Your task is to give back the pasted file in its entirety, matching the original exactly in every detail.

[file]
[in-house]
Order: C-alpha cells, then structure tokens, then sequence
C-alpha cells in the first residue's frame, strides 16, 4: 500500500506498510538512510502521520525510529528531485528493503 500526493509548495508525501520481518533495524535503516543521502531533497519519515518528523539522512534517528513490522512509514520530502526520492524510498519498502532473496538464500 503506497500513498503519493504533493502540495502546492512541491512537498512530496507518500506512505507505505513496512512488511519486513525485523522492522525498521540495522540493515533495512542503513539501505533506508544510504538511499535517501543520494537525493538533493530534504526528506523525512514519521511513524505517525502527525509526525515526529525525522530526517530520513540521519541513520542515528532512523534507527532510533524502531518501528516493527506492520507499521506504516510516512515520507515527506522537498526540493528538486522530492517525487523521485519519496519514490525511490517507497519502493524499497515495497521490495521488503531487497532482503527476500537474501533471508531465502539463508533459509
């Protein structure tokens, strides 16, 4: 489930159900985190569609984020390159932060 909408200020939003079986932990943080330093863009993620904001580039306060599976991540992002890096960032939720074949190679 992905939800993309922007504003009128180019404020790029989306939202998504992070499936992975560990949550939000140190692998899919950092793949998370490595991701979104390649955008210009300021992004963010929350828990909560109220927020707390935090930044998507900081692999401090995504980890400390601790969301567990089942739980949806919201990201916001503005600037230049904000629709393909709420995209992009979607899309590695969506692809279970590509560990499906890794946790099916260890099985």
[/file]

[in-house]
Order: C-alpha cells, then structure tokens, then sequence
C-alpha cells in the first residue's frame, strides 16, 4: 500500500506498510538512510502521520525510529528531485528493503 500526493509548495508525501520481518533495524535503516543521502531533497519519515518528523539522512534517528513490522512509514520530502526520492524510498519498502532473496538464500 503506497500513498503519493504533493502540495502546492512541491512537498512530496507518500506512505507505505513496512512488511519486513525485523522492522525498521540495522540493515533495512542503513539501505533506508544510504538511499535517501543520494537525493538533493530534504526528506523525512514519521511513524505517525502527525509526525515526529525525522530526517530520513540521519541513520542515528532512523534507527532510533524502531518501528516493527506492520507499521506504516510516512515520507515527506522537498526540493528538486522530492517525487523521485519519496519514490525511490517507497519502493524499497515495497521490495521488503531487497532482503527476500537474501533471508531465502539463508533459509
């Protein structure tokens, strides 16, 4: 489930159900985190569609984020390159932060 909408200020939003079986932990943080330093863009993620904001580039306060599976991540992002890096960032939720074949190679 992905939800993309922007504003009128180019404020790029989306939202998504992070499936992975560990949550939000140190692998899919950092793949998370490595991701979104390649955008210009300021992004963010929350828990909560109220927020707390935090930044998507900081692999401090995504980890400390601790969301567990089942739980949806919201990201916001503005600037230049904000629709393909709420995209992009979607899309590695969506692809279970590509560990499906890794946790099916260890099985």